NEW ORLEANS -- When Alabama’s defensive players think about Round 1 with LSU, all those blown assignments in the running game stand out.
LSU was one of only two FBS teams to rush for more than 100 yards against Alabama’s defense. The Tigers rushed for 148 yards on 41 carries and wore down one of the best front sevens in the nation.
No matter how good or gritty the defense is, it’s tough to stop a running game that throws fresh legs out there like LSU does. The Tigers can have four to five backs carry the ball on any given drive. It keeps the Tigers’ legs fresh and defenders exhausted.
“It’s hard for teams to prepare for us because they don’t know who they’re going to get or what they’re going to get,” said LSU running back Michael Ford, who led the Tigers with 72 rushing yards against Alabama in November.
Tide players are certainly giving LSU’s backs their due. They understand that those guys can play. But they feel some of their own mistakes definitely helped get the Tigers rolling.
Players were out of position. Running gaps weren’t filled. Jobs didn’t get done.
“We had guys in the right spot, but then we’d have another guy who’s not,” Alabama linebacker Courtney Upshaw said. “It’s on all 11 players on defense to get to the ball and be in the right spot.”
The most frustrating part for players is that stopping the run is what Alabama does. Alabama leads the nation in rushing defense and is giving up just 2.5 yards per carry.
Defensive tackle Josh Chapman said the key is to own the big uglies up front and force LSU to throw. The more teams try to beat Alabama through the air, the more mistakes are made.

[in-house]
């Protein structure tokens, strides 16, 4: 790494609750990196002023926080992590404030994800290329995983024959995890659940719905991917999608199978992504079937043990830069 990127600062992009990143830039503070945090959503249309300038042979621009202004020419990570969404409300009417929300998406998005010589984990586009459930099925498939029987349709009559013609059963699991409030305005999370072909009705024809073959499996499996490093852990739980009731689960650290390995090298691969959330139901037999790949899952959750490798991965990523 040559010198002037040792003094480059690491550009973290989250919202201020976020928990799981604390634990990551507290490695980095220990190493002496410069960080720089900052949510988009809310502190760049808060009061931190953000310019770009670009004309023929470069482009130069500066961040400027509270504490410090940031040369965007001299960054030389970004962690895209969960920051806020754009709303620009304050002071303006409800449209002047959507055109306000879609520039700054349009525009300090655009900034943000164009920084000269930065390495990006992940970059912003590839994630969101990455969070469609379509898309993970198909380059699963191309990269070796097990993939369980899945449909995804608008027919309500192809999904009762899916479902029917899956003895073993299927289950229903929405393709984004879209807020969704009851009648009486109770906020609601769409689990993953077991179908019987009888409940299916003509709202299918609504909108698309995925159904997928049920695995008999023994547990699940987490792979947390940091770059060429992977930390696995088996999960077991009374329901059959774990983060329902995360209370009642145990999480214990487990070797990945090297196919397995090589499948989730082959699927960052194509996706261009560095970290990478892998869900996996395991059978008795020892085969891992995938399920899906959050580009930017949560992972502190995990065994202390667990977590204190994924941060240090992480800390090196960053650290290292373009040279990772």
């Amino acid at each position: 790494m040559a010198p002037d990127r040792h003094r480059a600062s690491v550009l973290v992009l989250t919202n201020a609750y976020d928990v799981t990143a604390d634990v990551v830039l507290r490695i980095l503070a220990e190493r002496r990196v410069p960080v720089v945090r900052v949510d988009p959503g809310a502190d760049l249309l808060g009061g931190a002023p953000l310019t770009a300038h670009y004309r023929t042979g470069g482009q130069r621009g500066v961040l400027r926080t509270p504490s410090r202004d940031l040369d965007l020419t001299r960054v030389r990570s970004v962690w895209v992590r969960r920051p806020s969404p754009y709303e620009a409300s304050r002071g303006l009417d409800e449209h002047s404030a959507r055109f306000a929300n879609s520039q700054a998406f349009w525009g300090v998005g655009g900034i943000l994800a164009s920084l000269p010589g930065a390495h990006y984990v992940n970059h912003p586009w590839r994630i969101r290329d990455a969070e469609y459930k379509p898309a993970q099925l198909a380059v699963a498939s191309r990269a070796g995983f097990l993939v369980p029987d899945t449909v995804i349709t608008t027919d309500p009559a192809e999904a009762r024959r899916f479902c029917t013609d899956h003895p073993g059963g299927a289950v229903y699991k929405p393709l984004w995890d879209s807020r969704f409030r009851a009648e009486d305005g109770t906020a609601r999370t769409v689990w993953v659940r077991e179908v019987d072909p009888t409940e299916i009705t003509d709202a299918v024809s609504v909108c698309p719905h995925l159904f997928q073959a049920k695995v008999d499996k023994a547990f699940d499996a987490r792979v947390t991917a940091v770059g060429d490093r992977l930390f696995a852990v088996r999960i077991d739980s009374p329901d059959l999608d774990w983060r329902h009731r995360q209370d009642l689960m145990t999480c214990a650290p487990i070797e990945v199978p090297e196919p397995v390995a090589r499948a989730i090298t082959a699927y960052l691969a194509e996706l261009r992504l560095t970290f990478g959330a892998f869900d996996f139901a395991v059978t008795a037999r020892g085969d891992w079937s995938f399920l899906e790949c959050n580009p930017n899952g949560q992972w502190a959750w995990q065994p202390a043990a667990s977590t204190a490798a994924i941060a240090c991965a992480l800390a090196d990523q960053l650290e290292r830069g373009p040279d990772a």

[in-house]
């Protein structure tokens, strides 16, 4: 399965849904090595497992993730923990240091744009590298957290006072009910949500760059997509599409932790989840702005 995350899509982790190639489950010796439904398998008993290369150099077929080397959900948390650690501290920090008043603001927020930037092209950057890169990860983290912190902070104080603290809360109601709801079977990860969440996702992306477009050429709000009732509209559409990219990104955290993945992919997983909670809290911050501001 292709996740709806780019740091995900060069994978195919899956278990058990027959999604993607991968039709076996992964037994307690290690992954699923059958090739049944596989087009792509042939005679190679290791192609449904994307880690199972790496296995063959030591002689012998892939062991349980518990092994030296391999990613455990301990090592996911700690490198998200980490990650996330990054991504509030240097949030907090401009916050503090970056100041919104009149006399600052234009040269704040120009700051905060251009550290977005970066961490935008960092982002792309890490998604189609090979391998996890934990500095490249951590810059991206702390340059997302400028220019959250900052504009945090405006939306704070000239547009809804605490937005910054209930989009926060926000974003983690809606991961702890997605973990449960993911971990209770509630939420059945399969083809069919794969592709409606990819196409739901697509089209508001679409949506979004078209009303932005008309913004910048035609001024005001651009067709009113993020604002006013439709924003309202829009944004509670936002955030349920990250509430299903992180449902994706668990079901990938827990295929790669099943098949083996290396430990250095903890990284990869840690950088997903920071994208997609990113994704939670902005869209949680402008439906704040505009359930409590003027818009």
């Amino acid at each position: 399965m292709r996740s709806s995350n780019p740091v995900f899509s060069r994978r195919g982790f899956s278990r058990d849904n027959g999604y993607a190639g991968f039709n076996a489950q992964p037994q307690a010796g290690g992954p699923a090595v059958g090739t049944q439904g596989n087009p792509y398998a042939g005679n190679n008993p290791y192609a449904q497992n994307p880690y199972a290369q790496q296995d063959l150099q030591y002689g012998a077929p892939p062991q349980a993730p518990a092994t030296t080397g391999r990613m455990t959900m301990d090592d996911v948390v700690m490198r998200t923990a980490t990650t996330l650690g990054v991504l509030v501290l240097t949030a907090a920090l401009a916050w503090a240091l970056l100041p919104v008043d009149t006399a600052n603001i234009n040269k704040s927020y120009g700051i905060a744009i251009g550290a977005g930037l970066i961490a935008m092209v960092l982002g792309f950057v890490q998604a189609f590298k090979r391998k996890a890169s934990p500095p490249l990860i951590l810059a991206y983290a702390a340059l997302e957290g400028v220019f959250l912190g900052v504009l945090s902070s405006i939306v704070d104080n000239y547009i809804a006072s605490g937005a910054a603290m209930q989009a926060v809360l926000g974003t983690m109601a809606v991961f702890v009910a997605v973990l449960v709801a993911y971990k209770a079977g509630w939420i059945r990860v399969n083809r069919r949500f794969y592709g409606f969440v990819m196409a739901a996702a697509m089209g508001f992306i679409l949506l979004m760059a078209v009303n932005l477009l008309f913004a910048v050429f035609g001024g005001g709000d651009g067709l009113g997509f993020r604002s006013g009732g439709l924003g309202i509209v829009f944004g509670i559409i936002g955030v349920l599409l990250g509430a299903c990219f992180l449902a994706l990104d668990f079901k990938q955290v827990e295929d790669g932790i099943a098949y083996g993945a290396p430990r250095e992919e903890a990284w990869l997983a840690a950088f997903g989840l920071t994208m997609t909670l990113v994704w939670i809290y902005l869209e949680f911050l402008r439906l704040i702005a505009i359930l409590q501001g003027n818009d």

“We have to go out and create a new line of scrimmage,” Chapman said. “One thing we do try to do is make teams one-dimensional, and that’s by throwing the ball. Once you throw the ball, our DBs have a mindset that once it’s in the air, it’s ours.”
But that won’t be so easy with this LSU team. The Tigers have yet another running threat that creates a supreme multiheaded backfield monster.
When asked what Alabama’s defense had to account for most during Monday’s Allstate BCS National Championship Game, linebacker Dont’a Hightower emphatically said two words: Jordan Jefferson.
“He’s their MVP,” Hightower said. “He’s the reason why they’re doing so good right now.”
He’s become such a weapon because he has the ability to run. He can squirm his way out of tough situations when the pocket collapses, opening up running lanes and passing plays.
Defensive breakdowns helped Jefferson be successful on designed runs, options and wild scrambles. Tide players are particularly worried about the option because it brings the element of Jefferson running AND one of the many running backs right back into the picture.
For Alabama’s defense to be successful in stopping LSU’s rushing attack, which led the SEC with 220.4 yards against league opponents, Hightower said it comes down to closing in on rushing lanes, filling gaps and throwing in some tricky defensive looks to confuse Jefferson.
When Jefferson keeps the ball, it’s all about containment.
“I feel like once you keep a dual-threat quarterback inside the pocket, I feel like he’s kind of done,” Hightower said.
LSU’s ground game can hurt Alabama in so many different ways. From Jefferson’s legs, to runners that average well over 220 pounds, LSU’s backfield is a physical force that overpowered Alabama the first time.
Well, Hightower says bring it. Hightower is excited for his shot at redemption and wants to prove that Alabama is just as tough.
Hightower wants that robust running game to come right at this defense.
“I like power guys,” he said. “I don’t like chasing the guys who run the 4.23s. I don’t like that. I’d rather them line up in the I-formation and just run at me.”